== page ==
Political change appears imminent, and the current leaders of the Iranian government even appear to be willing to engage in discussions possibly aimed to negotiate a pullback in its nuclear program. The last thing on Iran's agenda may be a nuclear bomb. Some have even speculated that the country is no closer to being able to produce a nuclear bomb than two years ago.
Meanwhile, the rulers of some of Iran's allies (e.g., Syria) are under siege and are increasingly isolated in the face their own domestic issues.
Global Economies Will Recover
While I am still in the camp that expects subpar global growth, recent indications are that a self-sustaining economic domestic recovery is in place and that the U.S. recessionistas are dead wrong.
The risks of a global economic cliff have receded.
Over the past four weeks, the rate of growth in global economic activity is slightly accelerating, and recent data is mostly exceeding consensus expectations. As I wrote in
my first missive
today, growth should continue into 2013, dependent upon how meaningfully and quickly the fiscal cliff is addressed. (On this I am more optimistic than most.)
As evidence of my remarks above, the
Citigroup Economic Surprise Index
points to stabilization/improvement in the three major regions of the globe:
- The U.S. Citi Surprise Index is at its highest reading in nine months.
- The Asian Citi Surprise Index is at its best reading since February 2011.
- The EU Citi Surprise Index, though still weak, has risen from -100 in June 2012 to -27 now.
Indeed, among the developed countries, the U.S. is shining. Here is a list of domestic positives that are accumulating:
- Jobless claims are declining, and jobs growth is accelerating. October payrolls increased to a net 171,000 jobs (compared to an estimate of only 125,000), private sector hirings were the most since February (helped by an unexpected increase in manufacturing hiring), and the previous two months' hirings were revised much higher.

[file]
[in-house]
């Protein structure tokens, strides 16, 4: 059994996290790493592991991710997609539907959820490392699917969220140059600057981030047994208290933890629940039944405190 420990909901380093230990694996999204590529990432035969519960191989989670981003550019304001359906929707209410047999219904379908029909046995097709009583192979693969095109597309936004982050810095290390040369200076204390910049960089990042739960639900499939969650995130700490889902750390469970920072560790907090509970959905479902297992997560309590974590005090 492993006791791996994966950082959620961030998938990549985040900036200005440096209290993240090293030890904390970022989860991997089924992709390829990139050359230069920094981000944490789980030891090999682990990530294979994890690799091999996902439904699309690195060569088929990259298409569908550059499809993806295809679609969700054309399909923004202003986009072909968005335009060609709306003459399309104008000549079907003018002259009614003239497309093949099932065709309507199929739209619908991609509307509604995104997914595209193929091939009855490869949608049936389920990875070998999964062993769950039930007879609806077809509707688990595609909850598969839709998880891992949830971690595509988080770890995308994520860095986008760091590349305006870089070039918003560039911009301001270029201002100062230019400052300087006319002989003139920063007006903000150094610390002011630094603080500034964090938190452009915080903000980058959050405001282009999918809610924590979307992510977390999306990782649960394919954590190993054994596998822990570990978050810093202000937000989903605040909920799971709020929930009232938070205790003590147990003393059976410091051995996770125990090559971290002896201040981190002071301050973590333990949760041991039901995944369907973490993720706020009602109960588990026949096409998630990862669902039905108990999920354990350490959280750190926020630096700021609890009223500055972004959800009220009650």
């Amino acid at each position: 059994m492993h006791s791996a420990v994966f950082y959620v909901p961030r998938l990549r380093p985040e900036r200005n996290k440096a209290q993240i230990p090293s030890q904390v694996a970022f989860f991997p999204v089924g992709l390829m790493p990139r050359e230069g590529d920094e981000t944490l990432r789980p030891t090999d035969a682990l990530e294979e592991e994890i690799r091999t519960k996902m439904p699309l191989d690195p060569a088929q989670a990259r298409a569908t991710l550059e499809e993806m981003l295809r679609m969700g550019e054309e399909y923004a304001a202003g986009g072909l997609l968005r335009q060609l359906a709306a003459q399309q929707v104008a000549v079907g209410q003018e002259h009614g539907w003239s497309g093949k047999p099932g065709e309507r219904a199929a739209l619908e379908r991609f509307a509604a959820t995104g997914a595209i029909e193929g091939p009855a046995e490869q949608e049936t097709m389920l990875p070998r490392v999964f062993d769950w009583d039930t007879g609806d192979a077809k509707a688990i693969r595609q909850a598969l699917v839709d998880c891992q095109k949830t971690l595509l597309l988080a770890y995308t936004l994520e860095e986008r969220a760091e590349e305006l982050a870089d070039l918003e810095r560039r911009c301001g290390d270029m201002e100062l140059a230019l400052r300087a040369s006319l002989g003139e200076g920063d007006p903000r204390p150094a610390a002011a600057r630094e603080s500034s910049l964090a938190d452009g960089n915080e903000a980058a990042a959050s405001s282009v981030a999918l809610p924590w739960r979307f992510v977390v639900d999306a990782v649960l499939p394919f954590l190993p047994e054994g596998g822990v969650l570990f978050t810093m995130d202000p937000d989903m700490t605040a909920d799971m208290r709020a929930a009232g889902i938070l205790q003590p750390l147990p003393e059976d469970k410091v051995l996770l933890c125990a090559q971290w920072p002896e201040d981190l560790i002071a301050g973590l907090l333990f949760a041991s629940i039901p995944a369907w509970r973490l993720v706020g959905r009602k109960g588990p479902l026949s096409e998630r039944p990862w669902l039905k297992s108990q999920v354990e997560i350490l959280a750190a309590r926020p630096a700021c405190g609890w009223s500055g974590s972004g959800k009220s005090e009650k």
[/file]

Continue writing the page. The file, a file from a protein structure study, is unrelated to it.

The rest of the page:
- Both the manufacturing and service sector PMIs have risen to above 50.
- Housing has clearly bottomed and is recovering in price and in activity -- arguably, the U.S. residential real estate market is embarking on a multiyear and durable recovery.
- The domestic automobile market is exhibiting a stronger recovery than many anticipated, and the 10.5-year age of the cars on the road suggests still-large pent-up demand.
- Retail sales are humming. October consumer confidence rose to 72.2, up from 68.4 in September -- the best since February 2008. It rose further in November. The University of Michigan confidence figure advanced to 84.9 -- that's the fourth straight monthly increase and the highest reading since mid-2007.
- Hurricane Sandy was just a terrible tragedy for many, but the rebuilding effort will result in incremental growth in the first half of 2013.
- Inflation and inflationary expectations are stable.
- Short-term interest rates are anchored at zero (though longer-term interest rates are likely to rise).
: The October non-manufacturing index rose from 53.7 in September to 55.5. This strong data follows the October China manufacturing index, which, for the first time in three months, rose above 50. Further, China's industrial production accelerated in September, and retail sales grew at the best pace since April.
October Chinese consumer inflation rose by only +1.7% year over year compared to estimates of +1.9% and +1.9% in September. This was the slowest rise in almost three years, as food inflation slowed dramatically to only +1.8%. (September print was +2.5%.) A low inflation rate is important as it allows the central bank the ability to ease further. That said, retail sales (+14.5%) and industrial production (+9.6%) accelerated in October, so no near-term moves are likely. The low rate of consumer inflation gives the People's Bank of China the leeway to ease further, however, recent data (industrial production/retail sales) accelerated last month, which allows the central bank to watch/wait and see.